Biodegradable Poly(ester) Urethane Acrylate Resins for Digital Light Processing: From Polymer Synthesis to 3D Printed Tissue Engineering Constructs

Digital light processing (DLP) is one of the most accurate and fastest additive manufacturing
technologies to produce a variety of products, from patient-customized biomedical implants to
consumer goods; however, DLP’s use in tissue engineering is limited largely due to a lack of
biodegradable resins. Herein, a library of biodegradable urethane acrylate-capped poly(esters)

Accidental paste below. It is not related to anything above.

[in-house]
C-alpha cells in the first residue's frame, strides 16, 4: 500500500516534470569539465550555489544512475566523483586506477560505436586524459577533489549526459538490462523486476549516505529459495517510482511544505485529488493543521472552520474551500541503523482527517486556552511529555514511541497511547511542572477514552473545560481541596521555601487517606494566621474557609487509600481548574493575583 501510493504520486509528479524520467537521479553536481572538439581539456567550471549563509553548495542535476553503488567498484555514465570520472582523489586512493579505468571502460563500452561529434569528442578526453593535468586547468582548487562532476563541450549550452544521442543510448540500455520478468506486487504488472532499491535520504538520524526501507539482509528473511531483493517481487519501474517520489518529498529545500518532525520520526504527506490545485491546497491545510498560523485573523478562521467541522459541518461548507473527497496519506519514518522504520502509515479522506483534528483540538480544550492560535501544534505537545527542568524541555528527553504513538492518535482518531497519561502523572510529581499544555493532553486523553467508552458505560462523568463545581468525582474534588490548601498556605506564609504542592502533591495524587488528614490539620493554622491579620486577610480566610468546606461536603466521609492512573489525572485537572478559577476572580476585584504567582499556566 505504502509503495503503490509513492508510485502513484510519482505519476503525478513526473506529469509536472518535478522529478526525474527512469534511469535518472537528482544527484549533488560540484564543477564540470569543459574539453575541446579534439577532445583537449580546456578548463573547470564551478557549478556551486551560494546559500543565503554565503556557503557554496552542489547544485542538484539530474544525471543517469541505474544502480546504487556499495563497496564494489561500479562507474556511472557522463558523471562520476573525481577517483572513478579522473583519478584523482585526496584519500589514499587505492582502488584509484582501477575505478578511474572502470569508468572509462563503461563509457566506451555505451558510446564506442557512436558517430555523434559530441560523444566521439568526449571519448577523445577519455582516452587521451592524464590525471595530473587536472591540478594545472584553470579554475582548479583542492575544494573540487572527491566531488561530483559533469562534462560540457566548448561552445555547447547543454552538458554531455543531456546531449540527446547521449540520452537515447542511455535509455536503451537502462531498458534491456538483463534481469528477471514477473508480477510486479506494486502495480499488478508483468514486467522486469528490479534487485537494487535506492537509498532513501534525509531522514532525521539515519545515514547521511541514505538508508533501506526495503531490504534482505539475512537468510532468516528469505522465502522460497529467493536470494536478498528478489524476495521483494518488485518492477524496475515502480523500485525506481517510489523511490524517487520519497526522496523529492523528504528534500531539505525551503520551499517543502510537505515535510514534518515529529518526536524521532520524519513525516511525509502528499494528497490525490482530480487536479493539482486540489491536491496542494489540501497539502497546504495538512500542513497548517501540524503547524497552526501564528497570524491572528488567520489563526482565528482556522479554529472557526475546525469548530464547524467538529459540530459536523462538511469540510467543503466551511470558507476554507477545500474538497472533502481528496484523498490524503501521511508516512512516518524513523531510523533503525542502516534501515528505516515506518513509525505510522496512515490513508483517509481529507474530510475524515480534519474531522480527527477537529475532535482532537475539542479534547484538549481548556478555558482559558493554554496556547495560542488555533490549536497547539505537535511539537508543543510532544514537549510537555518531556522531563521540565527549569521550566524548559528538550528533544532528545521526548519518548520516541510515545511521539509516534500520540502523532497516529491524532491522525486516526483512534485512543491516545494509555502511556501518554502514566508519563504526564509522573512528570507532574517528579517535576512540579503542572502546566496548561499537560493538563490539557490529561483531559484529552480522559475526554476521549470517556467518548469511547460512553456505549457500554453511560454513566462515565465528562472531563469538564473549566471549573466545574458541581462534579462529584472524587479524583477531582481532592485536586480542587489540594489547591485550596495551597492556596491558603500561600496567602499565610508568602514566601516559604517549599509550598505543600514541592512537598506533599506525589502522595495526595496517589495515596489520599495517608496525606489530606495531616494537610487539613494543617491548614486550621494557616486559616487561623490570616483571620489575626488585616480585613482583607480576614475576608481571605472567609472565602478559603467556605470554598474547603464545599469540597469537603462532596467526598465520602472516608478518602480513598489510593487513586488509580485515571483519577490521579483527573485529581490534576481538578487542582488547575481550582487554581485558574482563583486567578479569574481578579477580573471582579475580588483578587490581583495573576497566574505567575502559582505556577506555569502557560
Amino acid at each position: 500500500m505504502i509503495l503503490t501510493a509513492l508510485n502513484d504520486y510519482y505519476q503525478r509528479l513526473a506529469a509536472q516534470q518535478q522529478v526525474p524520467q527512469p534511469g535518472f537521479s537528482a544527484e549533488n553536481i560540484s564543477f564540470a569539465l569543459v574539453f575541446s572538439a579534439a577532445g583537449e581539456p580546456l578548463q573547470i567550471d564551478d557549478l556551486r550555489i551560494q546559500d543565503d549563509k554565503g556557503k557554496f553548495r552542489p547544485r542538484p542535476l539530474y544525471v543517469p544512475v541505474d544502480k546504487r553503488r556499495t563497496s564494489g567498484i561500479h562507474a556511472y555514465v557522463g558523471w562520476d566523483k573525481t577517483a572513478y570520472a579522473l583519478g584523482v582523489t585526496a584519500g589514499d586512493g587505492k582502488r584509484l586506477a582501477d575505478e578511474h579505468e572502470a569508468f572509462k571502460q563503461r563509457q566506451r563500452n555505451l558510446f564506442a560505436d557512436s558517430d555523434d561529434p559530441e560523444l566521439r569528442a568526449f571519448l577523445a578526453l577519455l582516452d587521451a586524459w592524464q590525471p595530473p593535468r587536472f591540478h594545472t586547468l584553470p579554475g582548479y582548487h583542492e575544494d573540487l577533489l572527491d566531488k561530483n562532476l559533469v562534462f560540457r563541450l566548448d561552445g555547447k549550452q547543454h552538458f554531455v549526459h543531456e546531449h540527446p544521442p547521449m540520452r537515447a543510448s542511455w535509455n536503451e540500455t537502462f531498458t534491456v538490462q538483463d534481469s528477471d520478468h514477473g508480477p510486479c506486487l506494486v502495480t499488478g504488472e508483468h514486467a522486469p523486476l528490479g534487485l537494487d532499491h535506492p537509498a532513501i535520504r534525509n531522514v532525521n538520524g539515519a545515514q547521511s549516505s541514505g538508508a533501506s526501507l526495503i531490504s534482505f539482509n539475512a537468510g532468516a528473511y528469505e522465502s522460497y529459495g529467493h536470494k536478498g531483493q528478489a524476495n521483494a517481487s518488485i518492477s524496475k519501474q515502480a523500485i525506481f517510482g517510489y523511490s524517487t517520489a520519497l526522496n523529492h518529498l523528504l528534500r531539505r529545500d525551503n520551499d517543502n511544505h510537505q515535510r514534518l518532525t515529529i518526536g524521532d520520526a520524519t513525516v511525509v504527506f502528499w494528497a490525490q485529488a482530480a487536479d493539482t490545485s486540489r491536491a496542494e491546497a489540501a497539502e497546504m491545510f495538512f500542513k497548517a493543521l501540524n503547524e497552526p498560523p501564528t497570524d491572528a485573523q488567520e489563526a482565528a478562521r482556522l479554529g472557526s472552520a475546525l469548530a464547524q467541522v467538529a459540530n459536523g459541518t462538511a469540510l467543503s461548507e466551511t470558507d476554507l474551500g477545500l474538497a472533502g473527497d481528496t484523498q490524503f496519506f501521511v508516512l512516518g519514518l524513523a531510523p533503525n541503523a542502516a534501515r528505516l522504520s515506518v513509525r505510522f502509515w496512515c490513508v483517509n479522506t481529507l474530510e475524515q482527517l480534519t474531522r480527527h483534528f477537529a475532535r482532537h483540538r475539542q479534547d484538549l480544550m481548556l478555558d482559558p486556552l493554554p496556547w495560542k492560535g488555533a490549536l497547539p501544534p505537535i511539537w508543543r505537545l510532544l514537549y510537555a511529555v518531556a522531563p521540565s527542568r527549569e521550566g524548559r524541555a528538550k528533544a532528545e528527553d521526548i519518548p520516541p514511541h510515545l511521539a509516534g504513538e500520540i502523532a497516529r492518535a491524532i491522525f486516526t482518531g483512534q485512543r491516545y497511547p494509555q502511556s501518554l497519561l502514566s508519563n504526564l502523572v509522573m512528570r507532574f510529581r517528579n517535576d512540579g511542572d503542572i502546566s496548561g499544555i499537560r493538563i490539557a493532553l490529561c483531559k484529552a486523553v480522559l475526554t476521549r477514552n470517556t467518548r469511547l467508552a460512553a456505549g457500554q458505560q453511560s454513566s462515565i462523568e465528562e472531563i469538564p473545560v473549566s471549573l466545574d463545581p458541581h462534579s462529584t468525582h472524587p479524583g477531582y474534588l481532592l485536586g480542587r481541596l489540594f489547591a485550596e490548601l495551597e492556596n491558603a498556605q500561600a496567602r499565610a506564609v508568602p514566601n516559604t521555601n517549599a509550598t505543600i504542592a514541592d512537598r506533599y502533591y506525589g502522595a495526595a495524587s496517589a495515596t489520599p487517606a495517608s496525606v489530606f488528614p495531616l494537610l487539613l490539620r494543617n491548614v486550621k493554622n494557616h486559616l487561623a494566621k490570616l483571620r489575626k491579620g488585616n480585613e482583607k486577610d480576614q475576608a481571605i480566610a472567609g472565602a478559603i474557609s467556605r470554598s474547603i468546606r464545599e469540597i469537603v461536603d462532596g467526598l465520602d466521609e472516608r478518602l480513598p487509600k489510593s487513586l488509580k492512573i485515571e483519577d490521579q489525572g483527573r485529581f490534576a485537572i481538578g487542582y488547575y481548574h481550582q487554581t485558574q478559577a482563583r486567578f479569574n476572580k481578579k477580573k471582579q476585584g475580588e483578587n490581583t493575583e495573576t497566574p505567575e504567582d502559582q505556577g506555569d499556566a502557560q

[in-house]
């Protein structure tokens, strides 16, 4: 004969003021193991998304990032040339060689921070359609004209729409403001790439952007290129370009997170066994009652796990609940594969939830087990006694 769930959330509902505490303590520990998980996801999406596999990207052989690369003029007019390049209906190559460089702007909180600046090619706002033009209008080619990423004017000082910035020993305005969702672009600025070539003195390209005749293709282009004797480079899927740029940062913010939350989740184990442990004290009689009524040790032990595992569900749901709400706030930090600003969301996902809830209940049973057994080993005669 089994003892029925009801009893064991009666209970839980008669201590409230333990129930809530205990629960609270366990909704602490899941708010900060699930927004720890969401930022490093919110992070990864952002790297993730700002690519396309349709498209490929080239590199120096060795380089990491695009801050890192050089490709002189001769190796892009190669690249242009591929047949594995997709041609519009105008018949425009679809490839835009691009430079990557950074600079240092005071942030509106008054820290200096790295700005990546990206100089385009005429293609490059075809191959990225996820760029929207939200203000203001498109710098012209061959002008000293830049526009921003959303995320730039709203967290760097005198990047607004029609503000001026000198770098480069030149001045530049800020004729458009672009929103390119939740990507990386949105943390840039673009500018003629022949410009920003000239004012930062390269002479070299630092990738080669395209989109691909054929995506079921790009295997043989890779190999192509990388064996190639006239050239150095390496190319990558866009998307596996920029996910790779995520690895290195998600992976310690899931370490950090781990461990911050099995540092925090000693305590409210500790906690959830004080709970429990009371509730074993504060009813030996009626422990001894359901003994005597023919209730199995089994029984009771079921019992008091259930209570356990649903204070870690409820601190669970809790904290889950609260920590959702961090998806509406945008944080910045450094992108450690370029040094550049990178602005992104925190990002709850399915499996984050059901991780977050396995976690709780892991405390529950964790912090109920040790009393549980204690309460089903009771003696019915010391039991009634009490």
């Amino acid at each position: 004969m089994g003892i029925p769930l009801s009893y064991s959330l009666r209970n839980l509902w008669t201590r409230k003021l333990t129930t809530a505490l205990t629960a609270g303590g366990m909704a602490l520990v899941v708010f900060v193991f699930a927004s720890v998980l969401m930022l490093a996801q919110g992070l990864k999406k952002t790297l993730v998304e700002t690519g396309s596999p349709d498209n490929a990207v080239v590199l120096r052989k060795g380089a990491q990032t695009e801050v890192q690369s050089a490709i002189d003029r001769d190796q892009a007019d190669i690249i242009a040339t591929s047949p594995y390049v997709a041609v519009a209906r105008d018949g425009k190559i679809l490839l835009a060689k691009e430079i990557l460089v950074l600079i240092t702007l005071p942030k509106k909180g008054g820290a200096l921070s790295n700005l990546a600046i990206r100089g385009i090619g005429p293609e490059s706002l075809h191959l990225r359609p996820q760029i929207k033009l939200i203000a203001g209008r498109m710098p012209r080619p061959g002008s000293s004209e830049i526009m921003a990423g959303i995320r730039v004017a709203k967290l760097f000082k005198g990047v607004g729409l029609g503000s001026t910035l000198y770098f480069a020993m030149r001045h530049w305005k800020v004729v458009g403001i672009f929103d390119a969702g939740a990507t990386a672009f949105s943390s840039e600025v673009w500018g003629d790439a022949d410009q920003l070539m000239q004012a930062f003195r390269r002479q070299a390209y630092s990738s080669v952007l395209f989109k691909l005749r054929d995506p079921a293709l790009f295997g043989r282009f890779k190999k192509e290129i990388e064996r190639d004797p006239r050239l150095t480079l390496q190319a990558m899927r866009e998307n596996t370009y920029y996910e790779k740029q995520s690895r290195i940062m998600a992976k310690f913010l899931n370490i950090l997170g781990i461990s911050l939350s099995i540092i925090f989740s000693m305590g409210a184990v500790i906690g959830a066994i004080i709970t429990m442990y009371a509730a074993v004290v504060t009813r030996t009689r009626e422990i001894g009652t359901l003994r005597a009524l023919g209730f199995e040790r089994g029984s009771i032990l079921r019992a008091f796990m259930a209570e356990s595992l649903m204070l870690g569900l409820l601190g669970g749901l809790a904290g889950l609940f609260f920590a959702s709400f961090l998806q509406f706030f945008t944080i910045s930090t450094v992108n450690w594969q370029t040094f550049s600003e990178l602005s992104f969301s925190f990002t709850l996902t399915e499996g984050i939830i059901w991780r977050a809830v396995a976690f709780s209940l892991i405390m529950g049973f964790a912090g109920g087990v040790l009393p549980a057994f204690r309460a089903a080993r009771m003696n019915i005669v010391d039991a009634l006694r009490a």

(with variations in molecular weight) is investigated as the basis for a DLP printable ink for
tissue engineering. The synthesized oligomers show good printability in a DLP resin, capable
of creating complex structures with mechanical properties matching those of medium-soft
tissues (1–3 MPa). While fabricated films from different molecular weight resins showed few
differences in surface topology, wettability, and protein adsorption, the adhesion and metabolic
activity of L929 and human dermal fibroblasts (HDFs) were significantly different: resins from
higher molecular weight oligomers provided greater cell adhesion and metabolic activity. These
printable and biodegradable resins show the importance of oligomer molecular weight on
scaffold properties, and facilitate the printing of elastomeric customizable scaffolds for a variety
of tissue engineering applications.